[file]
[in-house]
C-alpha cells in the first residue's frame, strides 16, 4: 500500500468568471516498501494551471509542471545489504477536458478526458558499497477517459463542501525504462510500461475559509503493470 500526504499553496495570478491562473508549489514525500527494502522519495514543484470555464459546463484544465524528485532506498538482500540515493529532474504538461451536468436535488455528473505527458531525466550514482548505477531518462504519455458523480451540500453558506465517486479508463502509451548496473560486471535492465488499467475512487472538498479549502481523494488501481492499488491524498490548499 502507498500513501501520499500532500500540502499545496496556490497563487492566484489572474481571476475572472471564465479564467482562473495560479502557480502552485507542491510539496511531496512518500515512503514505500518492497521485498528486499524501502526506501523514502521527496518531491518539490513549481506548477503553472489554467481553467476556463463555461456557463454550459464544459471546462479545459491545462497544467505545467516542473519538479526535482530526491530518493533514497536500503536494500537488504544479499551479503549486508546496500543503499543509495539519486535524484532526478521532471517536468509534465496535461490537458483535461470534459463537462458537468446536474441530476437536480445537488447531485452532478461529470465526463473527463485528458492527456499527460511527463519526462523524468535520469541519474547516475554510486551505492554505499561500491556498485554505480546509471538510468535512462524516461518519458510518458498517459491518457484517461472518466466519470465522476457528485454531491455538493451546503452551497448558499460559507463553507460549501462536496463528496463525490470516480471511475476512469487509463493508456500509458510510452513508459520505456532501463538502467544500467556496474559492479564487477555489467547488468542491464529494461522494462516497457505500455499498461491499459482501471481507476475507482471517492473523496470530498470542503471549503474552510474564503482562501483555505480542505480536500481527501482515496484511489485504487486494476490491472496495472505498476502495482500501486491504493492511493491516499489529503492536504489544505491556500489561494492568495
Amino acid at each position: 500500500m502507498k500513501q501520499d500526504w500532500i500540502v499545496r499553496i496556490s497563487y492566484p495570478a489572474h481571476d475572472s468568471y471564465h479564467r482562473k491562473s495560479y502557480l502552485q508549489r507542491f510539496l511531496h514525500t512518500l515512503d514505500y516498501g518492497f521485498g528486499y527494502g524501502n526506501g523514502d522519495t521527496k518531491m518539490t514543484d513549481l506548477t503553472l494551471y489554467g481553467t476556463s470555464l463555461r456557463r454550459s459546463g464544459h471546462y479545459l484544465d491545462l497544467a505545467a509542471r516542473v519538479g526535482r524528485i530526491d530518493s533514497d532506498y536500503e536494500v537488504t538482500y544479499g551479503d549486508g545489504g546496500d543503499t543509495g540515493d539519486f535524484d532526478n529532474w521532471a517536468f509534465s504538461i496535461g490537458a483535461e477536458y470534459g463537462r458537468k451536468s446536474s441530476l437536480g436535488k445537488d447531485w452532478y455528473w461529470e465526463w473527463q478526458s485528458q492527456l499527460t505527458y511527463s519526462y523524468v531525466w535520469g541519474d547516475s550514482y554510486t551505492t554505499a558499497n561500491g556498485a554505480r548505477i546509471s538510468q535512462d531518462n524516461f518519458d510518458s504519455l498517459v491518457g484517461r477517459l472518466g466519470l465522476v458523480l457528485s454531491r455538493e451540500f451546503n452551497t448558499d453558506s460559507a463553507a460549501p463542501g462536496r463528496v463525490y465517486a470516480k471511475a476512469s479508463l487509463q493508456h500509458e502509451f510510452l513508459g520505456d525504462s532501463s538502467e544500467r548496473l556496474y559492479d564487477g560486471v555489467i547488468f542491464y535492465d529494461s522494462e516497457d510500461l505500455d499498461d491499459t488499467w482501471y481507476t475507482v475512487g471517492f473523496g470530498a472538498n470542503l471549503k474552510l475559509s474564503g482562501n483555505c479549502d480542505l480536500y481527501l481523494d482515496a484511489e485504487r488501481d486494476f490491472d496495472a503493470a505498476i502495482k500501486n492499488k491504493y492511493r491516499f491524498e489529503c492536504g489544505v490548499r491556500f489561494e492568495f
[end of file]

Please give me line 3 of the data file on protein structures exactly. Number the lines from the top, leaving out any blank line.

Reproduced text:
Amino acid at each position: 500500500m502507498k500513501q501520499d500526504w500532500i500540502v499545496r499553496i496556490s497563487y492566484p495570478a489572474h481571476d475572472s468568471y471564465h479564467r482562473k491562473s495560479y502557480l502552485q508549489r507542491f510539496l511531496h514525500t512518500l515512503d514505500y516498501g518492497f521485498g528486499y527494502g524501502n526506501g523514502d522519495t521527496k518531491m518539490t514543484d513549481l506548477t503553472l494551471y489554467g481553467t476556463s470555464l463555461r456557463r454550459s459546463g464544459h471546462y479545459l484544465d491545462l497544467a505545467a509542471r516542473v519538479g526535482r524528485i530526491d530518493s533514497d532506498y536500503e536494500v537488504t538482500y544479499g551479503d549486508g545489504g546496500d543503499t543509495g540515493d539519486f535524484d532526478n529532474w521532471a517536468f509534465s504538461i496535461g490537458a483535461e477536458y470534459g463537462r458537468k451536468s446536474s441530476l437536480g436535488k445537488d447531485w452532478y455528473w461529470e465526463w473527463q478526458s485528458q492527456l499527460t505527458y511527463s519526462y523524468v531525466w535520469g541519474d547516475s550514482y554510486t551505492t554505499a558499497n561500491g556498485a554505480r548505477i546509471s538510468q535512462d531518462n524516461f518519458d510518458s504519455l498517459v491518457g484517461r477517459l472518466g466519470l465522476v458523480l457528485s454531491r455538493e451540500f451546503n452551497t448558499d453558506s460559507a463553507a460549501p463542501g462536496r463528496v463525490y465517486a470516480k471511475a476512469s479508463l487509463q493508456h500509458e502509451f510510452l513508459g520505456d525504462s532501463s538502467e544500467r548496473l556496474y559492479d564487477g560486471v555489467i547488468f542491464y535492465d529494461s522494462e516497457d510500461l505500455d499498461d491499459t488499467w482501471y481507476t475507482v475512487g471517492f473523496g470530498a472538498n470542503l471549503k474552510l475559509s474564503g482562501n483555505c479549502d480542505l480536500y481527501l481523494d482515496a484511489e485504487r488501481d486494476f490491472d496495472a503493470a505498476i502495482k500501486n492499488k491504493y492511493r491516499f491524498e489529503c492536504g489544505v490548499r491556500f489561494e492568495f